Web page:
Granting liquor licenses to a local gas station/Burger King complex in Prospect will open a “Pandora’s Box” that could eventually “kill off” locally operating liquor stores, three store owners told the Liquor Licensing Board Monday.
The objections of the liquor store owners to businessman Gary Rutty’s application to sell beer and wine in his soon-to-be-opened convenience store on Shamrock Road were merely attempts to “maintain their monopoly” over the local alcohol industry, according to Mr. Rutty’s attorney.
The liquor board had not made its decision on Mr. Rutty’s application as of press time Monday.
Local attorney Cline Glidden, Jr., representing Mr. Rutty, told board members that his client was a well-established businessman who had run a number of customer service establishments, including the local Burger King franchise and Stingers Restaurant at the Comfort Suites hotel. Mr. Glidden said there was no reason to believe Mr. Rutty and his wife would run the new business on Shamrock Road any differently than the others.
“The objections [of the liquor store owners] are not founded in any deficiencies in my client’s application,” Mr. Glidden said. “They see it as in their best interests to limit competition.”
None of the objectors, who included Tortuga founder Robert Hamaty and Liquor-4-Less owner Prentice Panton, said their concerns involved Mr. Rutty, who Mr. Hamaty described as a “family friend.” Rather, Mr. Hamaty said, a successful application by Mr. Rutty would pave the way for an international conglomerate, Rubis, to open other gas station liquor stores and get into the liquor distribution side of the business.
Mr. Hamaty said that he was aware of other international retailers operating in Cayman, including Cost-U-Less, who were keen to get into the liquor distribution business.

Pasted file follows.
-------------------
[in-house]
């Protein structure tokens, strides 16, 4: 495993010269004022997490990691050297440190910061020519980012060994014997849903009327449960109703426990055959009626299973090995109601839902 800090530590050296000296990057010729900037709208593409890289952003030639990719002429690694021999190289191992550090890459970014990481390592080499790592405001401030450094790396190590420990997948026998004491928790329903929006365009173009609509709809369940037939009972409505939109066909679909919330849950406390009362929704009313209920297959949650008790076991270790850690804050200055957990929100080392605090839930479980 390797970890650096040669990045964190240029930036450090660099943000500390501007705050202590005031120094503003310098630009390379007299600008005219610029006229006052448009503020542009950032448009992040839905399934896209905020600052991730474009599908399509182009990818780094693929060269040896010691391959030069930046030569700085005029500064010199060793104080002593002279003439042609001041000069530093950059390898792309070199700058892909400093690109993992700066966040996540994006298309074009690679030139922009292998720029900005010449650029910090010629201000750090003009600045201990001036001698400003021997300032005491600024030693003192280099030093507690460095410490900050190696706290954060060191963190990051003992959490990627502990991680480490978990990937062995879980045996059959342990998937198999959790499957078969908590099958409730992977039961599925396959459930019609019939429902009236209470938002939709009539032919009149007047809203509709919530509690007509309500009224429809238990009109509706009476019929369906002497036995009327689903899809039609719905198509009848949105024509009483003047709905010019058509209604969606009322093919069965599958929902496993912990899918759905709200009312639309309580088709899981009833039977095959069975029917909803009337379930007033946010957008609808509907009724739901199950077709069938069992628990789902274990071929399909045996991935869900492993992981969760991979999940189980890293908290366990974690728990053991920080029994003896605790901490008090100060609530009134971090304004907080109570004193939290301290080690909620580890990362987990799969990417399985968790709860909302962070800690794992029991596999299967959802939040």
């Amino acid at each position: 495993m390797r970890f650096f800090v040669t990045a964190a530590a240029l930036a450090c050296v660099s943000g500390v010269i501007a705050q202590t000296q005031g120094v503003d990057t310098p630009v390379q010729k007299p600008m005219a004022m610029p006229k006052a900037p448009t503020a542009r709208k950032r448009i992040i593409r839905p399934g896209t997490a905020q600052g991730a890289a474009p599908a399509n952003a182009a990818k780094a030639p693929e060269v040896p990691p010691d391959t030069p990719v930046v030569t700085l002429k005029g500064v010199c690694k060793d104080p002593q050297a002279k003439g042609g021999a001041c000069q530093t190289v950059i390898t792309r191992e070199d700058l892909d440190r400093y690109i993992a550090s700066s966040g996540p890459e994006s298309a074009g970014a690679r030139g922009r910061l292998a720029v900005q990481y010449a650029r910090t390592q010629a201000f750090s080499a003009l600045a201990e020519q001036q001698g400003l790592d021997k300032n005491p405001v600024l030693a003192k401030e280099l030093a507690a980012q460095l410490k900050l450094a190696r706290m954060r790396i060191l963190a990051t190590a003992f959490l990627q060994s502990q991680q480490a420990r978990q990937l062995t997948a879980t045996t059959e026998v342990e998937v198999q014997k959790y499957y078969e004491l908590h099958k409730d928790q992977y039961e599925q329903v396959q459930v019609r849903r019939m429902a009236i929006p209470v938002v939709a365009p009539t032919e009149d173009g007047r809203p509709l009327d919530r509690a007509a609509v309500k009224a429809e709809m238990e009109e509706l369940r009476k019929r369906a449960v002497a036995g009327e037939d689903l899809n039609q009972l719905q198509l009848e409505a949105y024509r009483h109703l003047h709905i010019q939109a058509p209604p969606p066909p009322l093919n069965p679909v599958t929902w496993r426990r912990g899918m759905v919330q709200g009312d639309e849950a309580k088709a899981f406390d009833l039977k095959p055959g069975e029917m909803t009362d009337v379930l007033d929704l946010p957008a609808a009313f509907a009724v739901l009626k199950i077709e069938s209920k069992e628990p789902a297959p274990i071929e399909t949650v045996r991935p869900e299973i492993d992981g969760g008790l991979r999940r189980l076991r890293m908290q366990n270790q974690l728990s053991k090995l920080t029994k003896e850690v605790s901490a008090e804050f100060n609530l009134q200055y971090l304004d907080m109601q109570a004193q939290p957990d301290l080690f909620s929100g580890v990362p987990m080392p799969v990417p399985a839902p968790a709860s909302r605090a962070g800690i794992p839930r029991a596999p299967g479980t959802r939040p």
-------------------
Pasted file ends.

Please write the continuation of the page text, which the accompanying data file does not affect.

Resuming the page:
Eventually, Mr. Hamaty said, even “the big boys” in the local liquor business would be underpriced and cut out of the distribution end of the market, where the “real money” is made, he said. Liquor sales, meanwhile, would occur at every corner store, supermarket and petrol station.
“There [are] going to be umpteen applications,” he told the board. “There are 76 retail package stores [on the island]. My company employs 120 people. If every gas station gets a liquor license … the industry is threatened.”
One of the key points raised by the objectors to Mr. Rutty’s liquor license was that a Cabinet order, first made in 2002, forbade the sale of intoxicating liquor at gas stations. Mr. Hamaty said that Cabinet order was continued through the present day, save for a handful of petrol stations (one in George Town and two in Bodden Town) who had effectively been “grandfathered” in for their own liquor licenses during the 1970s and 1980s.
However, Mr. Glidden said that Cabinet order was made by a previous government and he argued that changes approved to the local Liquor Licensing Law, which took effect last year, made the order moot.
Mr. Hamaty asked for the attorney general to issue an opinion on the matter.